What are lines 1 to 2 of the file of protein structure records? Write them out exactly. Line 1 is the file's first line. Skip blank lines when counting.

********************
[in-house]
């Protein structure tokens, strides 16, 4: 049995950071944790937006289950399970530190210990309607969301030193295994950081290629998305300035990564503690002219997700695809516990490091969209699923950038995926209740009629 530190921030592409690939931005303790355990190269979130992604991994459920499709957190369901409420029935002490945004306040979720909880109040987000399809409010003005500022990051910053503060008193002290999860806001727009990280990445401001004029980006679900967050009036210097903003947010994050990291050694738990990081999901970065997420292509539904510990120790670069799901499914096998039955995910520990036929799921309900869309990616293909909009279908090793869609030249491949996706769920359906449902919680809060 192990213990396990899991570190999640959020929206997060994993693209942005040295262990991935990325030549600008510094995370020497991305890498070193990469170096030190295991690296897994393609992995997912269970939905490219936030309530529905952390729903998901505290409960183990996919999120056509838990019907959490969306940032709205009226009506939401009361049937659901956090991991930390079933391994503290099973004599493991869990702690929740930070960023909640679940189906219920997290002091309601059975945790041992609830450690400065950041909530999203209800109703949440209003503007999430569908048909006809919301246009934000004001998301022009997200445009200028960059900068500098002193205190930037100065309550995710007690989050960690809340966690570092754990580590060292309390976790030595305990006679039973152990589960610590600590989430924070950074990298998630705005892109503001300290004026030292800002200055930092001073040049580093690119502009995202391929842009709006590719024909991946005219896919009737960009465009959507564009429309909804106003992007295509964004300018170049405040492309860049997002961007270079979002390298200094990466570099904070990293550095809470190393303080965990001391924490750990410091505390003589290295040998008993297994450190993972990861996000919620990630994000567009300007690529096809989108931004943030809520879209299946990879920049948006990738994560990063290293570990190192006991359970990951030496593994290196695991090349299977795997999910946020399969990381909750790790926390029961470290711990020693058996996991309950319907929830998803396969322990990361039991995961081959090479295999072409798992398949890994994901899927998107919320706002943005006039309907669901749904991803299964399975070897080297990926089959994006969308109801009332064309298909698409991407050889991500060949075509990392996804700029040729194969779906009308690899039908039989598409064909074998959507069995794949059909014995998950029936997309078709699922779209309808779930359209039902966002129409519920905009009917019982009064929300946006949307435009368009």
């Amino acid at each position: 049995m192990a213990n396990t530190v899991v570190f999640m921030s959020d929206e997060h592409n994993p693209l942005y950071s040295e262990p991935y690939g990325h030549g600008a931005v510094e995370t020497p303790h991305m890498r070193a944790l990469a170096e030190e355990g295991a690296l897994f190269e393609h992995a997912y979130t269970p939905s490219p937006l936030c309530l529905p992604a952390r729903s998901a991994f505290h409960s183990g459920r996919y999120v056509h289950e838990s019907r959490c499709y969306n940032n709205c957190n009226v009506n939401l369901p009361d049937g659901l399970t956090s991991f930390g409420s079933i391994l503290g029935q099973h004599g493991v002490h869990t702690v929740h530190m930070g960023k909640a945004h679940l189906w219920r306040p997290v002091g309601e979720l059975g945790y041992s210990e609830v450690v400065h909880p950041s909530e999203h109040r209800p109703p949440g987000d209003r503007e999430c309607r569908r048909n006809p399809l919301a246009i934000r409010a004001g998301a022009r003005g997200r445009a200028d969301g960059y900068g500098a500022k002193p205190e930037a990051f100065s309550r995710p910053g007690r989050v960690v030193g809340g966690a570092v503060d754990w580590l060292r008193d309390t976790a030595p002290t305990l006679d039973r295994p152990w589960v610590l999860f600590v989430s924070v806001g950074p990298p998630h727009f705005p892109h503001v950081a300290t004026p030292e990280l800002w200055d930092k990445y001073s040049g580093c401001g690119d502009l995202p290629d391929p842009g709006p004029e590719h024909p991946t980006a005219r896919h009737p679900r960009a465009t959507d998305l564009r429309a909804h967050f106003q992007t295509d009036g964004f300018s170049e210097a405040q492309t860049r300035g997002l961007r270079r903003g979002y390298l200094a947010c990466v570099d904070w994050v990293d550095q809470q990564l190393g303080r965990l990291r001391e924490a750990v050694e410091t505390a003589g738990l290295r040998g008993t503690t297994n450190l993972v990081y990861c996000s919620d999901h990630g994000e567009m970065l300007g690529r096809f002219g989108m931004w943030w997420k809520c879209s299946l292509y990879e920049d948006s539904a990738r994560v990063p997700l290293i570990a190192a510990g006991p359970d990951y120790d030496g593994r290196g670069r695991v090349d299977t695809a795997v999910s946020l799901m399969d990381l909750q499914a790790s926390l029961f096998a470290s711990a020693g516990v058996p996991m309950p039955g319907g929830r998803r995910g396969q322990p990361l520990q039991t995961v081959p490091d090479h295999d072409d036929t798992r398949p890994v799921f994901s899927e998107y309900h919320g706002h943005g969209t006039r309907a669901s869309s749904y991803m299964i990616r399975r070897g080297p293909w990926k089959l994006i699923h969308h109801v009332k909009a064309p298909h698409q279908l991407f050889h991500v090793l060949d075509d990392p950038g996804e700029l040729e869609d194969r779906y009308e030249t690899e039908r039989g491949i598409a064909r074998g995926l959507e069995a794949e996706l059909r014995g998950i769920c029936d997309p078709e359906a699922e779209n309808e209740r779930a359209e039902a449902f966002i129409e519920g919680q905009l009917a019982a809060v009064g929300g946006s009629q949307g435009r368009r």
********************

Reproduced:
[in-house]
């Protein structure tokens, strides 16, 4: 049995950071944790937006289950399970530190210990309607969301030193295994950081290629998305300035990564503690002219997700695809516990490091969209699923950038995926209740009629 530190921030592409690939931005303790355990190269979130992604991994459920499709957190369901409420029935002490945004306040979720909880109040987000399809409010003005500022990051910053503060008193002290999860806001727009990280990445401001004029980006679900967050009036210097903003947010994050990291050694738990990081999901970065997420292509539904510990120790670069799901499914096998039955995910520990036929799921309900869309990616293909909009279908090793869609030249491949996706769920359906449902919680809060 192990213990396990899991570190999640959020929206997060994993693209942005040295262990991935990325030549600008510094995370020497991305890498070193990469170096030190295991690296897994393609992995997912269970939905490219936030309530529905952390729903998901505290409960183990996919999120056509838990019907959490969306940032709205009226009506939401009361049937659901956090991991930390079933391994503290099973004599493991869990702690929740930070960023909640679940189906219920997290002091309601059975945790041992609830450690400065950041909530999203209800109703949440209003503007999430569908048909006809919301246009934000004001998301022009997200445009200028960059900068500098002193205190930037100065309550995710007690989050960690809340966690570092754990580590060292309390976790030595305990006679039973152990589960610590600590989430924070950074990298998630705005892109503001300290004026030292800002200055930092001073040049580093690119502009995202391929842009709006590719024909991946005219896919009737960009465009959507564009429309909804106003992007295509964004300018170049405040492309860049997002961007270079979002390298200094990466570099904070990293550095809470190393303080965990001391924490750990410091505390003589290295040998008993297994450190993972990861996000919620990630994000567009300007690529096809989108931004943030809520879209299946990879920049948006990738994560990063290293570990190192006991359970990951030496593994290196695991090349299977795997999910946020399969990381909750790790926390029961470290711990020693058996996991309950319907929830998803396969322990990361039991995961081959090479295999072409798992398949890994994901899927998107919320706002943005006039309907669901749904991803299964399975070897080297990926089959994006969308109801009332064309298909698409991407050889991500060949075509990392996804700029040729194969779906009308690899039908039989598409064909074998959507069995794949059909014995998950029936997309078709699922779209309808779930359209039902966002129409519920905009009917019982009064929300946006949307435009368009």